August 17, 2012
LONDON, Aug. 17 — Findings from a survey conducted by Google and IT Business Edge in 2011 conclude that the biggest issues preventing movement to the cloud are security, privacy and overall costs. These results coincide with the results of a survey of more than 150 chief information officers (CIOs) conducted by storage services specialist Mezeo Software.
Results from this survey suggest the 'worry factor' over data leakage onto the public cloud was high with more than 80 percent of respondents rating their concern as an eight or higher on a scale of one to 10, with 10 representing 'keeps me up at night'. Although it could be argued that employees' personal decision to use public cloud services and the rise of bring your own device (BYOD) initiatives could be partially to blame for this as these factors were top concern of the CIO respondents. In addition results showed that only 42 percent of respondents said they were actively preventing data from being stored on public clouds.
According to Ponemon Institute 82 percent of organizations already transfer, or plan to transfer, sensitive or confidential data into the cloud environment.
The global study of 4,000 business and IT managers conducted by the Ponemon Institute examines perceptions and current practices surrounding the threats and protection issues relating to sensitive or confidential data in the cloud. Larry Ponemon, chairman and founder comments on the findings: "It's a rather sobering thought that nearly half of respondents say that their organization already transfers sensitive or confidential data to the cloud even though thirty-nine percent admit that their security posture has been reduced as a result. This clearly demonstrates that for many organizations the economic benefits of using the cloud outweigh the security concerns."
A few key questions to ask yourself when considering a move to the cloud:
Organisations have the capability to elevate their migration to public cloud by deciding how relevant an application is as well as the level of security that is needed.
An article by Nari Kanan of PC Advisor provides 10 ways to strengthen public cloud security to support enterprise use, here are a few detailed below.
Evaluate and add security, if necessary.
Cloud service providers (CSPs) provide significantly different levels of public cloud security. The ISO/IEC 27000 series of standards, provides guidelines for systematically examining information security risks, taking into account the threats, vulnerabilities and impacts, for designing and implementing a comprehensive suite of information security controls, and for adopting management processes to ensure that guidelines are followed. Organizations considering moving sensitive applications and data to the public cloud may need to evaluate and compare different CSPs based on these standards. If necessary, security measures that are used in an organization's internal private cloud may need to be extended to their public cloud instances.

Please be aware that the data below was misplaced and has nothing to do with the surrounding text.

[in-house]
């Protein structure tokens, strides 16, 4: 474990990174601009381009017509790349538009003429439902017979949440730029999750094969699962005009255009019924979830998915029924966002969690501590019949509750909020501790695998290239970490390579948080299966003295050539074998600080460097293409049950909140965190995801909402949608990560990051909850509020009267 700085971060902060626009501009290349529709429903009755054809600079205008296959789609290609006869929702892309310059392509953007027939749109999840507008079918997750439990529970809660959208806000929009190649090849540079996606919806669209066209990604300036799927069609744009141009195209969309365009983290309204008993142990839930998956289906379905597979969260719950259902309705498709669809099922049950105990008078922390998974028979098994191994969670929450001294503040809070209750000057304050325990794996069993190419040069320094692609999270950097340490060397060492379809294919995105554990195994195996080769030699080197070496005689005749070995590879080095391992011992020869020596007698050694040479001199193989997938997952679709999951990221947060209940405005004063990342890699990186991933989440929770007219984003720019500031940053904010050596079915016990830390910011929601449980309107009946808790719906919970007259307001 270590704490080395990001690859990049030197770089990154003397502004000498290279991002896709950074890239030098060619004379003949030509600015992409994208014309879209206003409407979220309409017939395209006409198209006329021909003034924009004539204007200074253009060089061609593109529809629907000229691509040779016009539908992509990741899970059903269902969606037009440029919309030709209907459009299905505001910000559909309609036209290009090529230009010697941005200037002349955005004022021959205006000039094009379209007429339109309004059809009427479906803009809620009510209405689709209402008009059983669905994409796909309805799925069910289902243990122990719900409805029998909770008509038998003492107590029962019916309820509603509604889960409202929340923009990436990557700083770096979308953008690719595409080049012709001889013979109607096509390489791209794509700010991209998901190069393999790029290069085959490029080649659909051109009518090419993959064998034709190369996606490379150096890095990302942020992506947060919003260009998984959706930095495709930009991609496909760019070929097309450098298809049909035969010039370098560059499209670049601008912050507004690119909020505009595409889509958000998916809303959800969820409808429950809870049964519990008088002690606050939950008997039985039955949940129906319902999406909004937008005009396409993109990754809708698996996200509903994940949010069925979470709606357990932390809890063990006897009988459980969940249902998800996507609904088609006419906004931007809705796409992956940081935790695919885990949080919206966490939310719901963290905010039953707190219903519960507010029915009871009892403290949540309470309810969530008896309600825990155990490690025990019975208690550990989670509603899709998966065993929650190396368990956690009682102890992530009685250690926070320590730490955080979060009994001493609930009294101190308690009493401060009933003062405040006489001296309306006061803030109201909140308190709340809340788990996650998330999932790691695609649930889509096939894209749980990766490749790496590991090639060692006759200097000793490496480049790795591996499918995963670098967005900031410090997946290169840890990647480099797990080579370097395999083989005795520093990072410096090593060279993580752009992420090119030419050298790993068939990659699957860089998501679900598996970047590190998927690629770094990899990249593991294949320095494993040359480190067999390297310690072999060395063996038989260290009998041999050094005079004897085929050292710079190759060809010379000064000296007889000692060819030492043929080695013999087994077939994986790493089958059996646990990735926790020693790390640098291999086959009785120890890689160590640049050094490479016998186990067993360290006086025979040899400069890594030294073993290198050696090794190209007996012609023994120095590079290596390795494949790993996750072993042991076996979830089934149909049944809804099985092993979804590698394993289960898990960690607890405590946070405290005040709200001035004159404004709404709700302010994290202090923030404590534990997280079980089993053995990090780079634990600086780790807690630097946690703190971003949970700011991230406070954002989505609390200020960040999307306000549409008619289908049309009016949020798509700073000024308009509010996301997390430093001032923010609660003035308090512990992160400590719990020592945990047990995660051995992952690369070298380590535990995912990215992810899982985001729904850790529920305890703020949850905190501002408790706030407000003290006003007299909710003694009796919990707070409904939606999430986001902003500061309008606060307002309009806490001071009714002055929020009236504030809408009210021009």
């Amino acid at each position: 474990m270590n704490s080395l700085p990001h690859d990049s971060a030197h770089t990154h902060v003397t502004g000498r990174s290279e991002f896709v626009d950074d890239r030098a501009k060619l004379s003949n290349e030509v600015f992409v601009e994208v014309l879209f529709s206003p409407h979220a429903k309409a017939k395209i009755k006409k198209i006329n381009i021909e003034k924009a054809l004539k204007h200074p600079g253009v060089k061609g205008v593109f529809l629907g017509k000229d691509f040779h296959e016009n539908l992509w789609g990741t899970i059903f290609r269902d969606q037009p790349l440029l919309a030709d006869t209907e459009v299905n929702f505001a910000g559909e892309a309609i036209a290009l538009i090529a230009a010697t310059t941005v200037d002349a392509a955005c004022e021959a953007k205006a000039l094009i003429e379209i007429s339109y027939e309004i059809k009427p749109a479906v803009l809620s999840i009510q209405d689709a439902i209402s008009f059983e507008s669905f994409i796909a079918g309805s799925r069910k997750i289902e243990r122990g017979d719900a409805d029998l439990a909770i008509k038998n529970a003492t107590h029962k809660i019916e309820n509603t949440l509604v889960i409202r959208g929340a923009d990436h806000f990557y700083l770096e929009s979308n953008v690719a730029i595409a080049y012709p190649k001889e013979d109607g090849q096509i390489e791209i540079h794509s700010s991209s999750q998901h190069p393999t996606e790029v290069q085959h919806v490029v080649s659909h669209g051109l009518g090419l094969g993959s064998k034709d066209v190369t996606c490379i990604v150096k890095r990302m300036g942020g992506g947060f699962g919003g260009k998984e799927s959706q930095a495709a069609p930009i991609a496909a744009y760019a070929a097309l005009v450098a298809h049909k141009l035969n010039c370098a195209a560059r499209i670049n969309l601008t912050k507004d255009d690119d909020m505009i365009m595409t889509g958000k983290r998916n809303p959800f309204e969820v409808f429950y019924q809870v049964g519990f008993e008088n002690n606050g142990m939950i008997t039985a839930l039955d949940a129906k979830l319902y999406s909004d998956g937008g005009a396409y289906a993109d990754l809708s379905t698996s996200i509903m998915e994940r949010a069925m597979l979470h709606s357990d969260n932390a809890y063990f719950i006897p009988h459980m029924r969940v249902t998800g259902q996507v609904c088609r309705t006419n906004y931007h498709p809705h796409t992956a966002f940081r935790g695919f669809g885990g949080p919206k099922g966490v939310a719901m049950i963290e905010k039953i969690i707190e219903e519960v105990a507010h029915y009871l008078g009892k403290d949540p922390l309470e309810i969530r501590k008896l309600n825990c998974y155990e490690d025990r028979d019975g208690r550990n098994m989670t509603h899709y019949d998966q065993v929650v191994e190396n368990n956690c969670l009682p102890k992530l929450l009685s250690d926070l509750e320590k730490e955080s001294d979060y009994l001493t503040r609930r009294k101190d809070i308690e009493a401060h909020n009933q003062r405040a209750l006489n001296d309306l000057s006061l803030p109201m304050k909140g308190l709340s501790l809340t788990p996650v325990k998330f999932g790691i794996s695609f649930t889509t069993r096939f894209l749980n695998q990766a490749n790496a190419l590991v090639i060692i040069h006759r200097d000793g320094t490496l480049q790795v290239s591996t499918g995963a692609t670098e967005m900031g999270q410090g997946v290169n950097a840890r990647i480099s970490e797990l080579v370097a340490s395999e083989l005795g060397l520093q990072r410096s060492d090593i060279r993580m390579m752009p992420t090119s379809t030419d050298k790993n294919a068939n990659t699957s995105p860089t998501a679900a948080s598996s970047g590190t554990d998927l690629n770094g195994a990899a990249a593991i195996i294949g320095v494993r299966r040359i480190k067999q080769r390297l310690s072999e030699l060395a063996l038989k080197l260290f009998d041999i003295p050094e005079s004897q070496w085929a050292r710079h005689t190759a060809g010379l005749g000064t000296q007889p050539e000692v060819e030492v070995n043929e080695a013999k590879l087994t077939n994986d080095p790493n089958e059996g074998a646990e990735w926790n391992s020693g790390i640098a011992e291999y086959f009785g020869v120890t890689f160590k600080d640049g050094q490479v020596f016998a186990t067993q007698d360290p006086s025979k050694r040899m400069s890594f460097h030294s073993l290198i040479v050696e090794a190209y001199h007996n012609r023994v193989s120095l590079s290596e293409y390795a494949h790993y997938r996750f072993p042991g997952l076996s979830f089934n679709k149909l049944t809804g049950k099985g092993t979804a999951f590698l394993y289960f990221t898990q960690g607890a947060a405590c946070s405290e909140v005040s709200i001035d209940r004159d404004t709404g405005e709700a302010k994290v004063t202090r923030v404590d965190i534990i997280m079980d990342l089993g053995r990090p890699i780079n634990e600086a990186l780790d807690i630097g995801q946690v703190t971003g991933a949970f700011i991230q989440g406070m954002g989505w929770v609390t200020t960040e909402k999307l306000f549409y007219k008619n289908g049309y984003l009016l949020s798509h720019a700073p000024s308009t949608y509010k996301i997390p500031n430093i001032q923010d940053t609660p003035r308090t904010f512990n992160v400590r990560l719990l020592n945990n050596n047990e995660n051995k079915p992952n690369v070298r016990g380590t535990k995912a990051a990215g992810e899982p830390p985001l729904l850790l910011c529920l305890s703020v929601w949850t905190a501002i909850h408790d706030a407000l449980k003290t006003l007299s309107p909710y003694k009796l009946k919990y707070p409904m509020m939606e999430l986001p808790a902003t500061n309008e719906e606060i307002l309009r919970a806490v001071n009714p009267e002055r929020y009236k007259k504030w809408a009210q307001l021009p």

Put Security at the Forefront of Your SLA.
How would a CSP customer ever come to know of security breaches? CIOs must ensure they understand how CSPs know when and where security breaches occur. Learn about Google Apps' SLAs.
Organisations are within their rights to employ their own encryption instead of, or in addition to, the ones provided by the CSP. While the CSP will encrypt information that is sent over the public Internet and stored in the public cloud, the CSP will be providing the encryption key. This can make organization uncomfortable. A number of installable products or SaaS vendors can do this type of encryption on the fly. When this happens, only the customer and the third party know the key; the CSP does not.
Spread Risk with Multiple, Redundant CSPs.
It is common practice to procure high-bandwidth Internet connections for an organisation's data center from multiple vendors, precisely because the need to spread the risk of outages among many providers is high. If one is down, the other has a good chance of being available.
"Finding the right balance between security and performance can be difficult, but achieving it will give your organisation peace of mind".
Nari Kannan is CEO of appsparq, a Louisville, Kentucky-based cloud and mobile applications consulting company.
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Source: Netpremacy; AppsCare
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